The making of a smart city: No. 9 #dctech trend of 2016 - DC


Dec. 27, 2016 11:25 am

The making of a smart city: No. 9 #dctech trend of 2016

Smart benches and trash cans and free wifi, oh my!

Chuck Robbins, Archana Vemulapalli and Mayor Muriel Bowser at the "Lighthouse City" announcement.

(Photo via Twitter)

As the year draws to a close we’re looking back at all that has happened in #dctech — this post is part of our 2016 year in review series. See the full list here.

It all started (well, for 2016 at least) with free wifi.

In February, local investor and entrepreneur Ted Leonsis took a hard line on the need for free, municipal internet access. New York is “kicking our collective butt” with LinkNYC, he said, perhaps hoping to evince jealousy or at least a bit of a competitive spirit.

But smart cities initiatives in D.C. went beyond connectivity, too. 2016 was also the year in which the District installed two wifi-connected Soofa benches (in Columbia Heights and Eastern Market) as part of a pilot program. The city also announced smarter trash cans bound for Chinatown and Anacostia. And in Dupont Circle, a new section of sidewalk is helping to generate electricity to run LED lights in the park at night. When D.C. and San Francisco became the anchor cities for a new “Council of Global City CIOs,” sharing information on smart cities practices was one of the primary stated objectives of that Council.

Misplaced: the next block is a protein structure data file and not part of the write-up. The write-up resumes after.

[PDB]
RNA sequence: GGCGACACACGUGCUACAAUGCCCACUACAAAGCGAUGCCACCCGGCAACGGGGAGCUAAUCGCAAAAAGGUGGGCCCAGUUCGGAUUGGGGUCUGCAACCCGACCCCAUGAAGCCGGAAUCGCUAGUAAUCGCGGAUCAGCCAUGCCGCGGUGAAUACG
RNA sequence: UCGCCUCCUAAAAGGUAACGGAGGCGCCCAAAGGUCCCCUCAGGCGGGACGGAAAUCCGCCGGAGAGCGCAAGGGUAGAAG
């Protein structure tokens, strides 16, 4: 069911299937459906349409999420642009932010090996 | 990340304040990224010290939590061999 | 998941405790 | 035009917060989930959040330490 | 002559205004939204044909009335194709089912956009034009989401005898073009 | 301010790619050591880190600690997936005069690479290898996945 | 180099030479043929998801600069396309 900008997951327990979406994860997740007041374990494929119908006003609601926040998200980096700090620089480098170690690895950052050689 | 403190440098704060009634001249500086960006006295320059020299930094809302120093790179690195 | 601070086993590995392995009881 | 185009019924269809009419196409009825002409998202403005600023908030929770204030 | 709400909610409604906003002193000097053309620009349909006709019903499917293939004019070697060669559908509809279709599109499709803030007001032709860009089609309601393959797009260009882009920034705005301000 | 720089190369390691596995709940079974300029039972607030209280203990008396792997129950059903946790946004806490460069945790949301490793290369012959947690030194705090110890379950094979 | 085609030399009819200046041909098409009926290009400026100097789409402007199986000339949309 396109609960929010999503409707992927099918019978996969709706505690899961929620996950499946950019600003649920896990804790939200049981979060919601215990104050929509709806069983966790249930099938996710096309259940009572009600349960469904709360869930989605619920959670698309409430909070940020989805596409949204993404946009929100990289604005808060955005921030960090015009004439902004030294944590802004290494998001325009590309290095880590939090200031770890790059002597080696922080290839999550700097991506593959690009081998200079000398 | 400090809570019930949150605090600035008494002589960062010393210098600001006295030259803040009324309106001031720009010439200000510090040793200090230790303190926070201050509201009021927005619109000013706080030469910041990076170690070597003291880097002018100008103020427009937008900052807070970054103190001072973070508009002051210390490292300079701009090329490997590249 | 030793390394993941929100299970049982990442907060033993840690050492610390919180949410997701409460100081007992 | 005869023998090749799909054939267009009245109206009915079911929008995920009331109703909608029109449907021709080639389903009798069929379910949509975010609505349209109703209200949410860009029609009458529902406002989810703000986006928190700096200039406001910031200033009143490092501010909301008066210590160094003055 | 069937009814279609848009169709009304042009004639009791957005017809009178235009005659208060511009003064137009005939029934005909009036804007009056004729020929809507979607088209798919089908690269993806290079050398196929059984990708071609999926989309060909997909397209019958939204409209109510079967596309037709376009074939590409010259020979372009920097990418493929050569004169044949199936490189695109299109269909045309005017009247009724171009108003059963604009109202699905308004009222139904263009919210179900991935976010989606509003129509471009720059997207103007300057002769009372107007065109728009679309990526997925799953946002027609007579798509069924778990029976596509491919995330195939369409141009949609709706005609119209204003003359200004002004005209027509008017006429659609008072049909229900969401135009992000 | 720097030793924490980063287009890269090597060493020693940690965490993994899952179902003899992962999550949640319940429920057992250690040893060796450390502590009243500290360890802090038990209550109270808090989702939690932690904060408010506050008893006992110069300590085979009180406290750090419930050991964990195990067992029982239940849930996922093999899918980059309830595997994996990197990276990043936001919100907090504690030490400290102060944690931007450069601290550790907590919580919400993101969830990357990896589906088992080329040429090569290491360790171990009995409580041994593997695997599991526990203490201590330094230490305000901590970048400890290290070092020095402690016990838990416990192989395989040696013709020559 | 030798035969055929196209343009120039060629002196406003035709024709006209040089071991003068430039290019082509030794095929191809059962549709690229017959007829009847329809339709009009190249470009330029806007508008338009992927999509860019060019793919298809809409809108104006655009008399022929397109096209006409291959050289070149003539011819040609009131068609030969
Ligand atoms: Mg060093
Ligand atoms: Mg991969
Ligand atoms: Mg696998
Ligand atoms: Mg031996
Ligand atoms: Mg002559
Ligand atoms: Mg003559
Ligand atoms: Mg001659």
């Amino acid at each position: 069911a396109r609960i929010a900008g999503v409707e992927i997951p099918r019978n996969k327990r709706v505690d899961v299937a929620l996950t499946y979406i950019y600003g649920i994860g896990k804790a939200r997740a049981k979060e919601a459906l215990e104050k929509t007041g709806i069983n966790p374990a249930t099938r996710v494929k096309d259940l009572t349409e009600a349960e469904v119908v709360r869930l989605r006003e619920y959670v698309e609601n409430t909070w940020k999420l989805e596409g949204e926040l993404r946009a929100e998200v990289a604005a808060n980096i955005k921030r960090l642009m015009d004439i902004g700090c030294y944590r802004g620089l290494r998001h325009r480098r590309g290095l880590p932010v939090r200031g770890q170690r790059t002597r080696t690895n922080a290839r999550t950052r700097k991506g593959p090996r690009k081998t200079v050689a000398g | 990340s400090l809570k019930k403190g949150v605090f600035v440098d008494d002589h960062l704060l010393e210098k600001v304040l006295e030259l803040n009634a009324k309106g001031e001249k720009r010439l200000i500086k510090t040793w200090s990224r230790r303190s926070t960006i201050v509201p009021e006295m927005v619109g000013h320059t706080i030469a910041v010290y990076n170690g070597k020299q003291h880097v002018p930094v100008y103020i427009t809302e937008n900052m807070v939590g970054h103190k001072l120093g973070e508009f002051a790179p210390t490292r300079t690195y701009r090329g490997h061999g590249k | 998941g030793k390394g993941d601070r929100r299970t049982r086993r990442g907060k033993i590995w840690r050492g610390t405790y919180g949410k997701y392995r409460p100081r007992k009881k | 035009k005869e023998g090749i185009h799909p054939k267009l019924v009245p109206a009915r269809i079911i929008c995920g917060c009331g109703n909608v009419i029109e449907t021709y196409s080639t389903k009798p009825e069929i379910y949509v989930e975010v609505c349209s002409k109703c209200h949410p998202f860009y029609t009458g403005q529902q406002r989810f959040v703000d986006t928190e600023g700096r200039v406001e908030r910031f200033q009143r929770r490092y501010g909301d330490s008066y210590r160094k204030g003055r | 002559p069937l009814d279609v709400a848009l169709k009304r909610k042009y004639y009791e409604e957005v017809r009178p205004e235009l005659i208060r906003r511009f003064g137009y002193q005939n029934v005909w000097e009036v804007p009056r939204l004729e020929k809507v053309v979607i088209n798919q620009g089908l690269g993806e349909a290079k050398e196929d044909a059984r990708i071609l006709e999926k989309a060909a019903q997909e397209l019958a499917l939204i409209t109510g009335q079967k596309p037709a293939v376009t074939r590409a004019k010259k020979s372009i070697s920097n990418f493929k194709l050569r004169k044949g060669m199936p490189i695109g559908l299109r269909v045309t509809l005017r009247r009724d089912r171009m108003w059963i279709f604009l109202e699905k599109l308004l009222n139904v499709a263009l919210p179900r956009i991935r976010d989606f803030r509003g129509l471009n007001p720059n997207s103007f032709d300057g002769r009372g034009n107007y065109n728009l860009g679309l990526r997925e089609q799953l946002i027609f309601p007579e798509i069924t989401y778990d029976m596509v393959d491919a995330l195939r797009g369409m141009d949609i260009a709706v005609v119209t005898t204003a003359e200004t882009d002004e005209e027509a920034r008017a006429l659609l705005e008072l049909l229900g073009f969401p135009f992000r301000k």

And if a public-private partnership between D.C. and Cisco is to be believed, 2017 should bring more experimentation in the area of smart cities technology. In October the District became Cisco’s first U.S.-based “Lighthouse City” — a distinction that means our city, along with cities like Barcelona and Jaipur, will be a partner for testing out new developments.

Maybe we’ll be able to challenge New York — specifically Brooklyn, which has seen a lot of movement in this field— on the smart cities angle after all.


Tajha Chappellet-Lanier

Tajha Chappellet-Lanier was the lead reporter for DC. The California native previously worked for NPR and the editorial board at USA Today. She can talk travel plans all day, and has strong opinions on the best doughnut in D.C.


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